GT: Within this era of globalisation the key thing is that communication has gotten a lot of closer. You are able to connect to a bigger market place. The people participating in today’s economy are culturally a lot closer. You go from city to city, to places that should be widely culturally different, whether it is here, India, Morocco, or Moscow and you sit across the table from someone who is similar to you; you are often reading the same newspapers, watching the same shows, listening to the same music. It is kind of a pity in a way because a lot of diversity and richness is getting lost.
On one level people can contribute anywhere in the world, because a lot of the technologies are the same, a lot of the core principles are the same, but I suppose what gets lost is the finer stuff, which people are either not aware of or they can’t really translate.
This is something we are starting to think about; how can we as a company become more responsive? We are already doing this because we do nothing on our own; we use local relationships. For example the projects we do in Lagos are always in association with local consultants. The association starts at the beginning of the project so you get information fed in the right way and early on.
The difficulty on working on projects across Africa from one office in Cape Town is the pressure due to the timelines. For the entertainment retail space in Lekki, we got 3 or 4 days to prep something, yet we hadn’t seen the site. So we were working with Google Earth, hoping that someone had posted some photographs of the site on to Google, so we could visualise the site. It can be quite challenging.
We are starting to understand Lagos a little bit better now but we are just scratching the surface.The thing about Lagos is that it is such a unique city. There is nothing really like Lagos anywhere else in the world. It takes you a while to understand that it is a city. It is like an organism. It’s quite opaque. Not that it wants to be opaque. It is just unusual.
OU: I am still grappling with Lagos, myself. Though I haven’t lived here all my life, I have been in and out, and it is a constantly changing city. I lived here when I was younger and it is completely different to the city I am experiencing now. I am trying to get a grasp on the geography, the economics, the social issues and the politics; so what makes Lagos, Lagos?
GT: That is a problem with all our cities. They are changing so quickly, so the city of our childhood, those cities simply have vanished, they don’t exist. One of the problems is that we don’t understand that yet so we look at our cities and you only engage with the part that you remember. So your understanding of the city is not what the city really is. That process is going to carry on and on. You have these huge cities where people don’t engage with the city in any meaningful way, and that’s going to be difficult for the development of the city.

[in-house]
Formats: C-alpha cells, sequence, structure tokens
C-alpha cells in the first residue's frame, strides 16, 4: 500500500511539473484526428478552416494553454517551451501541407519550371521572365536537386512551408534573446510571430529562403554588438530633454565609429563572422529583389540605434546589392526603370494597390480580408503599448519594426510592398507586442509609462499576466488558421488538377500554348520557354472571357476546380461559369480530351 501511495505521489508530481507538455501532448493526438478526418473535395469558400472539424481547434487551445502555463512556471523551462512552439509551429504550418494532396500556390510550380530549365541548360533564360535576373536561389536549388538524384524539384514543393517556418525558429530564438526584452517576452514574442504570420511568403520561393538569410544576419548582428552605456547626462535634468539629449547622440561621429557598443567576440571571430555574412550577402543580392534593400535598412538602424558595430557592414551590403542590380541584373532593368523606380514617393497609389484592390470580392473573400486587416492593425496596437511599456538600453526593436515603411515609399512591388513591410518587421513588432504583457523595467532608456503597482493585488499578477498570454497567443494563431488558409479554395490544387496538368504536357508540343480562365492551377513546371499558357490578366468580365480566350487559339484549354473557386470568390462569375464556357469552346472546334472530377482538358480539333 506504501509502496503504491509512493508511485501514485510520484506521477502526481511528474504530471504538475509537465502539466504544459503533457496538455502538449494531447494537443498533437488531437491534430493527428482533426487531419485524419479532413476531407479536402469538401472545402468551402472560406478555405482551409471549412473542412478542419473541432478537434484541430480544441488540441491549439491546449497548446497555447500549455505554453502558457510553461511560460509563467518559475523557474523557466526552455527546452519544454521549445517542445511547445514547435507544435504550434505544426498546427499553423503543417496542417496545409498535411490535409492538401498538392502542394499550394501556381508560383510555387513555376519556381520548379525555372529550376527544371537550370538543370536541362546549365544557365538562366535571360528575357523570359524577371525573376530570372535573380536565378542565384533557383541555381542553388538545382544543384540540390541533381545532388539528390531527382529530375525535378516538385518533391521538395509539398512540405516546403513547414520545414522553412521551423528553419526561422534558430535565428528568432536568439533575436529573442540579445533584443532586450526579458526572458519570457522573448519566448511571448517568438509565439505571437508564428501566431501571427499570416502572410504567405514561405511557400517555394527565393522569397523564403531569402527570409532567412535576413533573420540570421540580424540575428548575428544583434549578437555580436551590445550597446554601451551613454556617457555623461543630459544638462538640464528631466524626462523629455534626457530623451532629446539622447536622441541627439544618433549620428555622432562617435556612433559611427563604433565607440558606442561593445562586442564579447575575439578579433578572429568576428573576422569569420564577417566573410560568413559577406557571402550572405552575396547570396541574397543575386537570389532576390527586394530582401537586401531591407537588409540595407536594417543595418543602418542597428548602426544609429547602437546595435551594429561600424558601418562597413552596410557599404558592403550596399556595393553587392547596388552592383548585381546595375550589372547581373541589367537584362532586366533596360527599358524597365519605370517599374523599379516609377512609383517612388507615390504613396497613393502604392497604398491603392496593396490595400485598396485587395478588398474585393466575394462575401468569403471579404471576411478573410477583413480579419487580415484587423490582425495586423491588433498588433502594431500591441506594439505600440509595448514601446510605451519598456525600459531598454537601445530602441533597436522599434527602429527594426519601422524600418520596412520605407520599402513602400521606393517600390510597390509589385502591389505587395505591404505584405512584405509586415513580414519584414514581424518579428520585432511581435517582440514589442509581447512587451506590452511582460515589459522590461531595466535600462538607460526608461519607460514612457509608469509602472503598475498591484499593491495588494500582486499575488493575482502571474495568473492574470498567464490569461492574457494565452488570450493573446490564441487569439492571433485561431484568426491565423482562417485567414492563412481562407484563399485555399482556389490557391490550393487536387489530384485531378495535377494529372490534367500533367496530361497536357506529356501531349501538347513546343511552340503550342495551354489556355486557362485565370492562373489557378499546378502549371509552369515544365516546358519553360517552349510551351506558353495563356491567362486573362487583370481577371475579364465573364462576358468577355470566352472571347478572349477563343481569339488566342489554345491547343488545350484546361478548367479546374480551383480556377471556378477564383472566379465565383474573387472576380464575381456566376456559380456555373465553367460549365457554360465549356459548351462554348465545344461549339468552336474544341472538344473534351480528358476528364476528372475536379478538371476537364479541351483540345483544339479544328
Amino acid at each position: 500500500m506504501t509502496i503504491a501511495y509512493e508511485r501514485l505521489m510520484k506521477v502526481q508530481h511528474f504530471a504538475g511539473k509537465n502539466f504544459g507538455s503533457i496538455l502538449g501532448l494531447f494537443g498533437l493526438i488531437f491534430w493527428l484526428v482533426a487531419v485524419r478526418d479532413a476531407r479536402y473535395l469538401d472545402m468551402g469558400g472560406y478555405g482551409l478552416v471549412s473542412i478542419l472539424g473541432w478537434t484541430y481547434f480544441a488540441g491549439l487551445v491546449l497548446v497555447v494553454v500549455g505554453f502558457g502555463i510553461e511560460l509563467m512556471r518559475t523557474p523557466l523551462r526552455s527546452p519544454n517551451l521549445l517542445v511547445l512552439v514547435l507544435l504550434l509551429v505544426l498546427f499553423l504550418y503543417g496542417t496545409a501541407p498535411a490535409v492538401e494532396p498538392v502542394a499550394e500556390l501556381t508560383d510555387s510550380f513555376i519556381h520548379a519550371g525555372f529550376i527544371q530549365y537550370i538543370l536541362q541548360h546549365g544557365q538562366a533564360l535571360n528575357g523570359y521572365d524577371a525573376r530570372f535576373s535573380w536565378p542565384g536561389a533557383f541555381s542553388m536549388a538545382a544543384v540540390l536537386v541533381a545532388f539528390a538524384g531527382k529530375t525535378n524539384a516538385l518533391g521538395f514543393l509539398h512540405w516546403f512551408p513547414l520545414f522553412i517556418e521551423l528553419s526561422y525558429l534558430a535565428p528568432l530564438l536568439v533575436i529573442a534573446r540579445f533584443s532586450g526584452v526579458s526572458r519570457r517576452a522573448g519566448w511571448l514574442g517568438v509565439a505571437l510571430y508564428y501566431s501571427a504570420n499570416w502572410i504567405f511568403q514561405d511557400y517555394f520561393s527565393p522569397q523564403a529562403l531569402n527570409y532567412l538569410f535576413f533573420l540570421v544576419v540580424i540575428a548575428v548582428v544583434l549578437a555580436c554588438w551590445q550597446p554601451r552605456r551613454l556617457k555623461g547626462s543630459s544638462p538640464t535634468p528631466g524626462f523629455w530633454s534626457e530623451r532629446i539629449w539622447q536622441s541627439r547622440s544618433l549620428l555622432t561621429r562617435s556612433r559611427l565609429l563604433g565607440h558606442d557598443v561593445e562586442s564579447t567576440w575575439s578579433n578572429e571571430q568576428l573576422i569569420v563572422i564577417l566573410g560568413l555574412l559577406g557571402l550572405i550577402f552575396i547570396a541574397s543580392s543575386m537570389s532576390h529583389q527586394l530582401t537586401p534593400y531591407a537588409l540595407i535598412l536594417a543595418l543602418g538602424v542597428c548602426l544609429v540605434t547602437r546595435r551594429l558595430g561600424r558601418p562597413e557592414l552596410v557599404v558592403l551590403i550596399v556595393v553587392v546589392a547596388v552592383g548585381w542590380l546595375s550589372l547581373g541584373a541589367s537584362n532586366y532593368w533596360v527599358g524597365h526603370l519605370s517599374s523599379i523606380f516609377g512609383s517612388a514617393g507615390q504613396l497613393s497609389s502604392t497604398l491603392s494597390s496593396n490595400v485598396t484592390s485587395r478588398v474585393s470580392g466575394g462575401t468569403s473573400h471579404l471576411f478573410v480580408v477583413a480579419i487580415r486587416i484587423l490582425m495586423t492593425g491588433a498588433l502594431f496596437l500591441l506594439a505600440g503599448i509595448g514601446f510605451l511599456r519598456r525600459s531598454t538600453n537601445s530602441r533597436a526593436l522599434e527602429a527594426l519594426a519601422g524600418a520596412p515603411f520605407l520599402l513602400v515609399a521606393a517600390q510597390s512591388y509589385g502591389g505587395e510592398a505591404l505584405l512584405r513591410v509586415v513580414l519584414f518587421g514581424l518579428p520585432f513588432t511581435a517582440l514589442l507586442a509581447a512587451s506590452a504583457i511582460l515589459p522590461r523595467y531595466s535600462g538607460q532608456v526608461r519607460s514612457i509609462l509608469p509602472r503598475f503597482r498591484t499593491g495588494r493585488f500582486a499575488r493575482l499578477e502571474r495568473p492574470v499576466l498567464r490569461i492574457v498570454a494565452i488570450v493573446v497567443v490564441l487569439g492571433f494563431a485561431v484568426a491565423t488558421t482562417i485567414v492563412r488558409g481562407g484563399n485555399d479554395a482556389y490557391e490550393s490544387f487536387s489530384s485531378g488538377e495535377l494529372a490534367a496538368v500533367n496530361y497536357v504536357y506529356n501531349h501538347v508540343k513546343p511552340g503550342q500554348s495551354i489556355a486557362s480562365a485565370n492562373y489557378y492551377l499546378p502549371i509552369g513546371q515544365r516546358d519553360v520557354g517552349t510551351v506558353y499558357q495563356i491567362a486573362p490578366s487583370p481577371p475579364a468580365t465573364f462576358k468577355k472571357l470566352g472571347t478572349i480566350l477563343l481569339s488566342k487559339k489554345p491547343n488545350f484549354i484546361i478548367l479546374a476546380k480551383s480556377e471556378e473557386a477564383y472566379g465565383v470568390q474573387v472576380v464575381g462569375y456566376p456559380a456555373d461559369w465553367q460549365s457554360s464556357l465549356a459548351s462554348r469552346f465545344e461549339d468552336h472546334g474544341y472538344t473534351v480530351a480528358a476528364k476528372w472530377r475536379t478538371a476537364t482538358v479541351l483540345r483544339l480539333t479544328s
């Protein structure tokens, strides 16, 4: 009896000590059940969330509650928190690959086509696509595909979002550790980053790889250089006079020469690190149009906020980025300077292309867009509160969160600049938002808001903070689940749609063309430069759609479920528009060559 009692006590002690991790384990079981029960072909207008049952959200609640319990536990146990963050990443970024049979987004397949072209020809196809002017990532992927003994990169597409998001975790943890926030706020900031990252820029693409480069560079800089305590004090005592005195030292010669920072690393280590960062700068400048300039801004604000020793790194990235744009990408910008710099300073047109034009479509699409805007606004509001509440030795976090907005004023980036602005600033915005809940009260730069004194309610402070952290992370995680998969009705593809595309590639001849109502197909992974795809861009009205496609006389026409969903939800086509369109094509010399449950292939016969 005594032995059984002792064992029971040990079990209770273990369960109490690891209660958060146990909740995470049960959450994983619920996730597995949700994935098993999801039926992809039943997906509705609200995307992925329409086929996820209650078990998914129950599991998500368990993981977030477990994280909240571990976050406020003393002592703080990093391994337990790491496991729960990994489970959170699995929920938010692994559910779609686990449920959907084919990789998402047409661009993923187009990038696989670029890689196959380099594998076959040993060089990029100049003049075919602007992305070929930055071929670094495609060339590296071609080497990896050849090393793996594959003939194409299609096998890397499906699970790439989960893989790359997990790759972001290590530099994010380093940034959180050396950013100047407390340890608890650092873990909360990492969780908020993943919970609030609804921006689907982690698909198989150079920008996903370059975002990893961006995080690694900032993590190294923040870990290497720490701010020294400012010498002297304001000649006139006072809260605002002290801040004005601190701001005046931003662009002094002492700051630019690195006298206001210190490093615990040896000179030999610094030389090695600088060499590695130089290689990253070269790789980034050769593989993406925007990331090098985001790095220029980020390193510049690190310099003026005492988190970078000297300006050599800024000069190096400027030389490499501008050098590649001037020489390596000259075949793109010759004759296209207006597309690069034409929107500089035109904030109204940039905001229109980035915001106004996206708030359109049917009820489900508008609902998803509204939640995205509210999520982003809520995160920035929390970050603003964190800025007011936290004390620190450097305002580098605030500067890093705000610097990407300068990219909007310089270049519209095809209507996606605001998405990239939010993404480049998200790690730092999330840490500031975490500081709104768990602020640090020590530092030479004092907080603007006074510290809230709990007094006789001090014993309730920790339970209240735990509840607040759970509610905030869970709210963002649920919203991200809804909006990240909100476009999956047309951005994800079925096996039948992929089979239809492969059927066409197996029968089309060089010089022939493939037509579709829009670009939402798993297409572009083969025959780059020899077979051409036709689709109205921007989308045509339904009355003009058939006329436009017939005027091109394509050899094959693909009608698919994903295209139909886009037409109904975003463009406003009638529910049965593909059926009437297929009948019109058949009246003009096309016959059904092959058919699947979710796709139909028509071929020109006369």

OU: In a recent article about Eko Atlantic in the UK, Guardian titled ‘New, privatized African city heralds climate apartheid’, it describes how Lagos is focusing on environmentally friendly development, but solely for the elite and therefore pushing the poor out of the city. How will architects deal with this challenge?
GT: That is a challenge you see across Africa. Take a city like Harare in Zimbabwe, which had similarly, a lot of migration from rural areas in to cities. It is a big issue and it is difficult to manage. In Harare they simply bulldozed every single settlement and sent everybody on busses, back to the rural areas. You go to Harare now and it looks fantastic but there is that past.
There are just so many people in Lagos. I really don’t know how you can solve these problems. Nigeria’s population is over 160 million and it is projected to double in 50 years time. Africa goes from 1 billion to 4 billion people in 40-50 years time. This will cause a lot of success stories but there is going to be an enormous amount of people left behind. And that will also happen in Lagos; some people will get pushed out to the peripheries.
But I can see the shift. I have been coming here for about four years now, and I can see it. It is definitely a city that is changing. You can see that it’s systems are starting to work better but it depends on what the political vision is for the city. It might be a vision that is completely divided, where they don’t want to see poverty.
Lagos is going to change very quickly. It really has the potential to explode and become something amazing. Though my big worry is that it will all get done by outsiders or people who are just interested in business. It will be a soulless city. This is where you will need the government to intervene.
OU:What can we expect from your work and projects in Lagos in 2014?
GT: Apart from the on going architectural projects, as part of our World Design Capital 2014 proposal, we aim to transform our 109 Hatfield Street building’s façade into an Interactive Street Museum by using graphic video feeds and dynamic kinetic technologies which will turn our façade into a digital screen that will showcase our work and the work of our collaborators, both here and in the many cities that we work in around the globe.
The idea has evolved! And we think we should focus on Lagos because Lagos and Nigeria are such a big developing story. What happens here is already starting to change our office and it will have a big impact on South Africa. It has the potential to have a big impact on Cape Town’s creative industry. Nigeria has a certain reputation and it would be interesting and great to start changing that by letting people see what is actually happening here.
So we are thinking why can’t we try to get a live feed in to Lagos from Cape Town and visa versa as part of the interactive street museum? Where people can actually engage and it would be great to collect those interactions. The Interactive Street Museum will be open in a month or two.